I listen to Radio Ecoshock on a fairly regular basis while I'm doing less writing-intensive tasks at work. Today I'm listening to this wonderful interview with activist-turned-author Nick Saul, who founded Stop, a radically revisioned food bank in Toronto.
Here's the quotation about 20-25 minutes into the interview that encouraged me to blog about it:
"How do we move from a consumer-led revolution to one that is about building food citizens?"
If food is supposed to be sustainable, does this mean that food is a right? Who is responsible for making sure human beings are adequately fed? Where's the justice, and how should and do we effect it? Can we grow food closer to home? Distribution and income inequality are complicated, sticky things. How do we engage in conversation about them?
I look forward to reading Saul and his wife/co-author's book The Stop soon. Saul recognizes his own privilege. He's always lived in privilege, from his childhood in Tanzania as the son of academic parents through his success as an adult. He doesn't make too many huge sweeping statements that I find particularly controversial, but he does tell about how he's seen that people want to be more involved in food. They don't want to just get food stamps or go to the food pantry; they want to participate in it and live in dignity.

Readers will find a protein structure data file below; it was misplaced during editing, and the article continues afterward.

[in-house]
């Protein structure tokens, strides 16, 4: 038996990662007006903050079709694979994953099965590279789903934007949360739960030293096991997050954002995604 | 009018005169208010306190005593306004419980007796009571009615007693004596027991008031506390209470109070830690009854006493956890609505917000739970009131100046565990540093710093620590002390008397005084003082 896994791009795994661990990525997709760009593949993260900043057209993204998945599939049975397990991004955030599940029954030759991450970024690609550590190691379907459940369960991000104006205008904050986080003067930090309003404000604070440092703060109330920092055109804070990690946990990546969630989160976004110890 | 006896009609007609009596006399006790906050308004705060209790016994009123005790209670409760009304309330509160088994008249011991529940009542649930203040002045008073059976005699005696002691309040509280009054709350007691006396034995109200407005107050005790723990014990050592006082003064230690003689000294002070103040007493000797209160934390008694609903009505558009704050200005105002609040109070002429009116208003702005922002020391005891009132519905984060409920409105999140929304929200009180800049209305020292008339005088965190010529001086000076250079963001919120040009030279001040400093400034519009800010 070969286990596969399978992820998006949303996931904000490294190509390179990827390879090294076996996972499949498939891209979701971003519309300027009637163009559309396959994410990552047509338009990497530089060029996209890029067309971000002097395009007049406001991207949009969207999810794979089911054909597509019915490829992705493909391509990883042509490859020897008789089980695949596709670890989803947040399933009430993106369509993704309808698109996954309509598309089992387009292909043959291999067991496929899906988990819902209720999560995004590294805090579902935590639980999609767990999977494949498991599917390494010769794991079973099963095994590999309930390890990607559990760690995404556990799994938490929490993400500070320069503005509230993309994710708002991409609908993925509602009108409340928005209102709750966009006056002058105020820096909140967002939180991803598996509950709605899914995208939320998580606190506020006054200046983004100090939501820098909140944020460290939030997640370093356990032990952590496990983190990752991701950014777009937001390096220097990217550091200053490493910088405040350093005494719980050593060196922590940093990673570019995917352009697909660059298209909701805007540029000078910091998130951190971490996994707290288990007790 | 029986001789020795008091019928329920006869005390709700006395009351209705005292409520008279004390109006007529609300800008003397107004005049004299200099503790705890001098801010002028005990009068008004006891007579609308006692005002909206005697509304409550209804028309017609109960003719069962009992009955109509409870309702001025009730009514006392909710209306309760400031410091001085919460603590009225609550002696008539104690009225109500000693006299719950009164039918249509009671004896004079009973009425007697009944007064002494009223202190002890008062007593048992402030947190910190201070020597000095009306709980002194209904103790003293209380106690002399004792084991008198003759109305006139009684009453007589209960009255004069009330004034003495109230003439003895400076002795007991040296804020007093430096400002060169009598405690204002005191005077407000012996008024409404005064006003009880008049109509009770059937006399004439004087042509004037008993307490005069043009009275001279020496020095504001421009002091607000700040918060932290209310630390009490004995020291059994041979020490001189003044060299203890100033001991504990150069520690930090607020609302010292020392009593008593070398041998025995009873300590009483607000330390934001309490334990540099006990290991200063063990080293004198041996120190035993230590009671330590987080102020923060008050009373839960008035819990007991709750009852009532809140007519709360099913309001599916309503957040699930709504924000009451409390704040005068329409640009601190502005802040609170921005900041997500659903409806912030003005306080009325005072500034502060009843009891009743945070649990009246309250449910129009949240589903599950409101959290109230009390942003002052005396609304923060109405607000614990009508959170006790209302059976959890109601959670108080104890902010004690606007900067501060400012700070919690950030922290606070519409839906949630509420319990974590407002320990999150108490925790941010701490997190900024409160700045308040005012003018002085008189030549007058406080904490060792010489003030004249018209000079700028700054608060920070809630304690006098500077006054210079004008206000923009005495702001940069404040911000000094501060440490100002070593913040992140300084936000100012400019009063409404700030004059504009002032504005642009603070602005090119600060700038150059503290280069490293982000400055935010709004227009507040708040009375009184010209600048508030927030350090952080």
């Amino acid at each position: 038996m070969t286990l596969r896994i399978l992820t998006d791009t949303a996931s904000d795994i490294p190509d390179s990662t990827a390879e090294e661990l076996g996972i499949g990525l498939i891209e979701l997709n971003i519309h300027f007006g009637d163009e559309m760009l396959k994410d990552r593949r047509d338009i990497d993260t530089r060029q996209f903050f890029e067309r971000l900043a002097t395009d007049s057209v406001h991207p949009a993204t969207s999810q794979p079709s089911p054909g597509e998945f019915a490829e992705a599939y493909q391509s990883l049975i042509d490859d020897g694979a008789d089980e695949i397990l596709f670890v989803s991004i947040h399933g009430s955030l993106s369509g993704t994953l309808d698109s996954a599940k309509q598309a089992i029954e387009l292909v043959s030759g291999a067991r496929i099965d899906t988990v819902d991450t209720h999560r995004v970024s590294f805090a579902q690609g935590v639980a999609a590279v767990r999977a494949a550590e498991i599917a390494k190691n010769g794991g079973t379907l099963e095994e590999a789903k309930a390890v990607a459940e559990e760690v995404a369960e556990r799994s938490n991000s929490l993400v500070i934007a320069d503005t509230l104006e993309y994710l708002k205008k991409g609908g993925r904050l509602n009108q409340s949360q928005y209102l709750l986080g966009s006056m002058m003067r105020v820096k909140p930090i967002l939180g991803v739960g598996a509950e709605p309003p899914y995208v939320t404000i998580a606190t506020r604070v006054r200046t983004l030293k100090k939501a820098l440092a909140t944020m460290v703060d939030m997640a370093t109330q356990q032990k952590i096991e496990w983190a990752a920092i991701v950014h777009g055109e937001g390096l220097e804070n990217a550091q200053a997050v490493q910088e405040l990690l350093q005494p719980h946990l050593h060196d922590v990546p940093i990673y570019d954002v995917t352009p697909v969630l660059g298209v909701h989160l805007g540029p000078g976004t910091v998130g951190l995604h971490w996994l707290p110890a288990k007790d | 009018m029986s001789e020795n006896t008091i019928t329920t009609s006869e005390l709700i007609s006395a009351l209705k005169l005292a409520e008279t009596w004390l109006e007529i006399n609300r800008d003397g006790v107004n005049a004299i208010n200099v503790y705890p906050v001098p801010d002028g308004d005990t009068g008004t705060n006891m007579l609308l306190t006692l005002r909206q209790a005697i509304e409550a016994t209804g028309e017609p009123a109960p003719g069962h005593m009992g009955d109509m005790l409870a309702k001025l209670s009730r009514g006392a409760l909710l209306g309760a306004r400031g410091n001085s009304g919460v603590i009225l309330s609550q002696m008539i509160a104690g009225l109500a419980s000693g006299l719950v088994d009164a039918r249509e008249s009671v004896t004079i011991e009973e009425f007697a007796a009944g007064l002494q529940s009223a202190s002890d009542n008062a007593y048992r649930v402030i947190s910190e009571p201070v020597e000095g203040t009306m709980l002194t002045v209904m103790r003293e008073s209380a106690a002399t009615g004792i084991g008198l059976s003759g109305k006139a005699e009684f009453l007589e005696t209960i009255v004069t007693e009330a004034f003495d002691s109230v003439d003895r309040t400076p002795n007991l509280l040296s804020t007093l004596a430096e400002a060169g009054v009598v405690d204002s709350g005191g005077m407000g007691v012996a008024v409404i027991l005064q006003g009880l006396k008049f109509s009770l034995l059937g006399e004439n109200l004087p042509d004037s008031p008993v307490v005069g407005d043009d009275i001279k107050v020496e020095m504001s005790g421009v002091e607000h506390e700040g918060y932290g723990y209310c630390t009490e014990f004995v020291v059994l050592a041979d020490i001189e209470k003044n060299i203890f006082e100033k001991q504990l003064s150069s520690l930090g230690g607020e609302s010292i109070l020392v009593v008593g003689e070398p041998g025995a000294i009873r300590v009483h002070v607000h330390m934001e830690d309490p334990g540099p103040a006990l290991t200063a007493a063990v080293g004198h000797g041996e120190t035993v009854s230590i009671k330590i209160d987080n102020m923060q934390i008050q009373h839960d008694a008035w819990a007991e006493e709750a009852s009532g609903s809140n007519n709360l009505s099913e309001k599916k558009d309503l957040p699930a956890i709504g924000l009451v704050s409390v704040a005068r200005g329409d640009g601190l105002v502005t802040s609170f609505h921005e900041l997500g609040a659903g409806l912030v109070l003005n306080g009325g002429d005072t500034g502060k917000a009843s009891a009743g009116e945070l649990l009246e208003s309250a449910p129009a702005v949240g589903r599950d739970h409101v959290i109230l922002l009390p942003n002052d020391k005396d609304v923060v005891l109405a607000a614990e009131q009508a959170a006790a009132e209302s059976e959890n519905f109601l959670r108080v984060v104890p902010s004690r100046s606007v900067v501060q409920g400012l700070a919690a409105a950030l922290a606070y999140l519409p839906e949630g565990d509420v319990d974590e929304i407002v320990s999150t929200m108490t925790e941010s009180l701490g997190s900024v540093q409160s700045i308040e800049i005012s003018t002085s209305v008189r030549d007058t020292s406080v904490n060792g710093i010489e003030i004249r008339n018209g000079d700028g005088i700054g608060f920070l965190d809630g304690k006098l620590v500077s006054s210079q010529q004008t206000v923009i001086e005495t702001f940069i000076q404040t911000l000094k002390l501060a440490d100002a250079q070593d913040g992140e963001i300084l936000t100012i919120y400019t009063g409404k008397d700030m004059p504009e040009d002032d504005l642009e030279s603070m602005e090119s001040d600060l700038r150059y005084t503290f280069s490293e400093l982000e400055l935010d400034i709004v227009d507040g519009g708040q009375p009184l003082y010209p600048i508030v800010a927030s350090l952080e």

Other books I've read that come to my mind as semi-related to this:
- Animal, Vegetable, Miracle by Barbara Kingsolver (and her daughter and husband)
- Nickel and Dimed by Barbara Ehrenreich
Food justice is fascinating, and it's one of those universal things that will eventually affect everyone. It's so tied into my general passion lately about the scarcity of resources (and the way we're destroying the biosphere by exploiting those resources in faster, flagrant, and more brutal ways). I'm excited to attend a free lecture on campus next week about food policy. I intend to take notes and probably write a scathing review and reflection about it.